Get Wired January 2015: Byte-sized Tech Tips


What is 3-D printing?

Learn about this new way of producing things.

Building layer by layer

3-D printing creates threedimensional objects from digital plans by adding thin layers of materials on top of one another. Also known as additive manufacturing, the process is similar to stacking layers of batter successively to form a kueh lapis.

Printing without ink

Various materials such as plastic, rubber, metal, edible ingredients like chocolate, or even human cells can be used as raw material. This means you could one day create a replica of an organ, complete with blood vessels. A wide range of things – from jewellery, pasta and medicine to machine parts, cars and houses – can already be 3-D printed.

Shaping our future

Faster and cheaper than most traditional manufacturing methods, 3-D printing also allows us to move away from mass production to custom production, where goods can be created to fit each individual. Amazon, for instance, lets shoppers customise 3-D printed mini-figurines of themselves. Smaller and cheaper 3-D printers are also enabling laymen to make their own objects at home.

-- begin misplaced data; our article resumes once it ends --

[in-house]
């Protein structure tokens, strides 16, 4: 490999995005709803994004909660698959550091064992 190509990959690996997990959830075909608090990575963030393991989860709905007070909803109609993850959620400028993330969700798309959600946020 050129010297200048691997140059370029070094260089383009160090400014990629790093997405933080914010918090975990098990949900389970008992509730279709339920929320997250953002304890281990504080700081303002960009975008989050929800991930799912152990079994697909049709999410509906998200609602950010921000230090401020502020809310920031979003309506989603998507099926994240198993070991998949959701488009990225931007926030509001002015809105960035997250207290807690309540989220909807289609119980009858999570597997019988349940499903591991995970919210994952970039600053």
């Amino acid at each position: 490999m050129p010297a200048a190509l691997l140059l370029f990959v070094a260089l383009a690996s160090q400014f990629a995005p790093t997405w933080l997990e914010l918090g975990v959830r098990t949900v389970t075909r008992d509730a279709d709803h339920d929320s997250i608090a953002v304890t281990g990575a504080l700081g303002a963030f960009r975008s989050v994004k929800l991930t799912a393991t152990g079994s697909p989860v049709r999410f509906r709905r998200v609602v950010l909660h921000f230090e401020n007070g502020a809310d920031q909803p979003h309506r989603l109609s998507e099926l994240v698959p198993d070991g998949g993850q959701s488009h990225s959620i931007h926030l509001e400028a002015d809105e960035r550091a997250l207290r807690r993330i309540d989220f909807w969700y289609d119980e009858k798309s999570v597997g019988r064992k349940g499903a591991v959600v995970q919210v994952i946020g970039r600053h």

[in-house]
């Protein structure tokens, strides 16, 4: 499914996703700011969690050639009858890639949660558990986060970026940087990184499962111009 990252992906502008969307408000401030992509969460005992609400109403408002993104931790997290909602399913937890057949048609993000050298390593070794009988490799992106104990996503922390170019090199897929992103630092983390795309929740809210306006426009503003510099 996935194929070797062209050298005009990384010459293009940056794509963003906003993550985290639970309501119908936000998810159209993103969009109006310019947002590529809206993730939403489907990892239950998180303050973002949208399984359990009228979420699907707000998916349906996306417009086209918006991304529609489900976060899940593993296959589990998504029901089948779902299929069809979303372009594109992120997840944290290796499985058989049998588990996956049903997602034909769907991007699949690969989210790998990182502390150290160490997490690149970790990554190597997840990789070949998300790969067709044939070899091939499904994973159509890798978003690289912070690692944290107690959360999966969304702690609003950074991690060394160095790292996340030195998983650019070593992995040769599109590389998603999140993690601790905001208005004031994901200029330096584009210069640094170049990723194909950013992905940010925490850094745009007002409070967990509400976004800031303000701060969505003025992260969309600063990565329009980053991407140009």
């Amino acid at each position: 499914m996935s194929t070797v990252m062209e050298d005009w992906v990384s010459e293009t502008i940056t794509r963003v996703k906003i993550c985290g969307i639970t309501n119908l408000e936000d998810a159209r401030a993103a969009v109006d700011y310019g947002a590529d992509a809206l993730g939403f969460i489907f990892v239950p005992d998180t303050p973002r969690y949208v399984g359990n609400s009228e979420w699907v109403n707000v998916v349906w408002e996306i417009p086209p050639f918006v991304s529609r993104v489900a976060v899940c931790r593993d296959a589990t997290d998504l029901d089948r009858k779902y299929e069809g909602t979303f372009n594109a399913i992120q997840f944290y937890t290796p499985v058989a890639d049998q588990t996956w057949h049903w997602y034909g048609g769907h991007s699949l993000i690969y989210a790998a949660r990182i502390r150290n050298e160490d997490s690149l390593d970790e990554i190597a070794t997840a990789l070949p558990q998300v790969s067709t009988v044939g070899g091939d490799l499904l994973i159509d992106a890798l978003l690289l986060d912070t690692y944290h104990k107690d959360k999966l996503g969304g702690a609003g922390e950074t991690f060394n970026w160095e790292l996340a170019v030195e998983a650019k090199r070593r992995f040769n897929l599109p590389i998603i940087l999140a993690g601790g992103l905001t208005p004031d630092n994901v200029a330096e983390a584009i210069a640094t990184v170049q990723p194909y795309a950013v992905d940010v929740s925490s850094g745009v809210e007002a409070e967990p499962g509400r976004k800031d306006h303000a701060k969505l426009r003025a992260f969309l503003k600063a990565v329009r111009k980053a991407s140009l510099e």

Try 3-D printing at the National Design Centre’s IDA Labs or Prototyping Lab.

    Jan 5, 2015
  • link facebook
  • link twitter
  • link whatsapp
  • link email